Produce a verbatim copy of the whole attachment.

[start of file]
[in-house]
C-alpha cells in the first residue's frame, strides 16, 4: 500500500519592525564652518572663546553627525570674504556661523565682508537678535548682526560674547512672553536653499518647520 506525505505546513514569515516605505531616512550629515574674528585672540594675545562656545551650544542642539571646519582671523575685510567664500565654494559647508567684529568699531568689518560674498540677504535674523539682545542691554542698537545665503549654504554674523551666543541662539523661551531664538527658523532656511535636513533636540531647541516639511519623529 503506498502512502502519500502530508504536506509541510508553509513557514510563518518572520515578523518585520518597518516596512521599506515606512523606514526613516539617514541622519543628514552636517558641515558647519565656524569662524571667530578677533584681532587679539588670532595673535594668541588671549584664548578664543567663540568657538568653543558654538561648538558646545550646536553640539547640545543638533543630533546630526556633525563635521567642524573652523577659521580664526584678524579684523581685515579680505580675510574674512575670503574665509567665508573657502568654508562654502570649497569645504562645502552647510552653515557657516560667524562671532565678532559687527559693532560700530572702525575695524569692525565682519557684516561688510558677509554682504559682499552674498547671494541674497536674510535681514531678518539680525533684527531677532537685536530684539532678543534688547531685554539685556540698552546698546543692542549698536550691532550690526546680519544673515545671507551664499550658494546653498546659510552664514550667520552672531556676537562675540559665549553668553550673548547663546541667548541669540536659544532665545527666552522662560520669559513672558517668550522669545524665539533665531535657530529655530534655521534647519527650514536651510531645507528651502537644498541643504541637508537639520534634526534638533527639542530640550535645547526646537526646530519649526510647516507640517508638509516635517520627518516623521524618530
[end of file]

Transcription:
[in-house]
C-alpha cells in the first residue's frame, strides 16, 4: 500500500519592525564652518572663546553627525570674504556661523565682508537678535548682526560674547512672553536653499518647520 506525505505546513514569515516605505531616512550629515574674528585672540594675545562656545551650544542642539571646519582671523575685510567664500565654494559647508567684529568699531568689518560674498540677504535674523539682545542691554542698537545665503549654504554674523551666543541662539523661551531664538527658523532656511535636513533636540531647541516639511519623529 503506498502512502502519500502530508504536506509541510508553509513557514510563518518572520515578523518585520518597518516596512521599506515606512523606514526613516539617514541622519543628514552636517558641515558647519565656524569662524571667530578677533584681532587679539588670532595673535594668541588671549584664548578664543567663540568657538568653543558654538561648538558646545550646536553640539547640545543638533543630533546630526556633525563635521567642524573652523577659521580664526584678524579684523581685515579680505580675510574674512575670503574665509567665508573657502568654508562654502570649497569645504562645502552647510552653515557657516560667524562671532565678532559687527559693532560700530572702525575695524569692525565682519557684516561688510558677509554682504559682499552674498547671494541674497536674510535681514531678518539680525533684527531677532537685536530684539532678543534688547531685554539685556540698552546698546543692542549698536550691532550690526546680519544673515545671507551664499550658494546653498546659510552664514550667520552672531556676537562675540559665549553668553550673548547663546541667548541669540536659544532665545527666552522662560520669559513672558517668550522669545524665539533665531535657530529655530534655521534647519527650514536651510531645507528651502537644498541643504541637508537639520534634526534638533527639542530640550535645547526646537526646530519649526510647516507640517508638509516635517520627518516623521524618530